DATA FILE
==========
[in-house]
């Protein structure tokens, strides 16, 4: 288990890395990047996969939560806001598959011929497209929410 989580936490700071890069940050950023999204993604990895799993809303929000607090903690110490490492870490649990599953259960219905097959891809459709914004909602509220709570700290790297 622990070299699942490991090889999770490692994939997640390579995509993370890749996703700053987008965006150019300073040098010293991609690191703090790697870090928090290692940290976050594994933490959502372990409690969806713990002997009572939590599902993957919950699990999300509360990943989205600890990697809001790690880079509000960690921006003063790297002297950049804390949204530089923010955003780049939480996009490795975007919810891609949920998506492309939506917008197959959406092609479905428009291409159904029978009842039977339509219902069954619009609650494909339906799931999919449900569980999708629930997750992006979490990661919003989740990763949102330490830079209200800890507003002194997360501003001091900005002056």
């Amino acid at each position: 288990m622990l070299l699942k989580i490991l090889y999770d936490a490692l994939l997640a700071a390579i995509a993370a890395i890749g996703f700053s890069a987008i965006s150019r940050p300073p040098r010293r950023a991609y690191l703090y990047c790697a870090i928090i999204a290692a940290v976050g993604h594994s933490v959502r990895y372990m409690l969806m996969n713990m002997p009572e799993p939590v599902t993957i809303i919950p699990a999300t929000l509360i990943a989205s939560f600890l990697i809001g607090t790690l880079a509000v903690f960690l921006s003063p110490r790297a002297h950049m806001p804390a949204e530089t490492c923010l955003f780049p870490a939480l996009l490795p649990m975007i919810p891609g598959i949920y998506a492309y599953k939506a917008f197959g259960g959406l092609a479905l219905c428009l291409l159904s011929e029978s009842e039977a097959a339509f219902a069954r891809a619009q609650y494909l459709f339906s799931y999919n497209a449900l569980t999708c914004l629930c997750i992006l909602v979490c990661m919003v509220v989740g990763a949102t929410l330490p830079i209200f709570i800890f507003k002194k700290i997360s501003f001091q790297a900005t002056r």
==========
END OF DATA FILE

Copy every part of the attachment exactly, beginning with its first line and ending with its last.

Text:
[in-house]
């Protein structure tokens, strides 16, 4: 288990890395990047996969939560806001598959011929497209929410 989580936490700071890069940050950023999204993604990895799993809303929000607090903690110490490492870490649990599953259960219905097959891809459709914004909602509220709570700290790297 622990070299699942490991090889999770490692994939997640390579995509993370890749996703700053987008965006150019300073040098010293991609690191703090790697870090928090290692940290976050594994933490959502372990409690969806713990002997009572939590599902993957919950699990999300509360990943989205600890990697809001790690880079509000960690921006003063790297002297950049804390949204530089923010955003780049939480996009490795975007919810891609949920998506492309939506917008197959959406092609479905428009291409159904029978009842039977339509219902069954619009609650494909339906799931999919449900569980999708629930997750992006979490990661919003989740990763949102330490830079209200800890507003002194997360501003001091900005002056």
């Amino acid at each position: 288990m622990l070299l699942k989580i490991l090889y999770d936490a490692l994939l997640a700071a390579i995509a993370a890395i890749g996703f700053s890069a987008i965006s150019r940050p300073p040098r010293r950023a991609y690191l703090y990047c790697a870090i928090i999204a290692a940290v976050g993604h594994s933490v959502r990895y372990m409690l969806m996969n713990m002997p009572e799993p939590v599902t993957i809303i919950p699990a999300t929000l509360i990943a989205s939560f600890l990697i809001g607090t790690l880079a509000v903690f960690l921006s003063p110490r790297a002297h950049m806001p804390a949204e530089t490492c923010l955003f780049p870490a939480l996009l490795p649990m975007i919810p891609g598959i949920y998506a492309y599953k939506a917008f197959g259960g959406l092609a479905l219905c428009l291409l159904s011929e029978s009842e039977a097959a339509f219902a069954r891809a619009q609650y494909l459709f339906s799931y999919n497209a449900l569980t999708c914004l629930c997750i992006l909602v979490c990661m919003v509220v989740g990763a949102t929410l330490p830079i209200f709570i800890f507003k002194k700290i997360s501003f001091q790297a900005t002056r």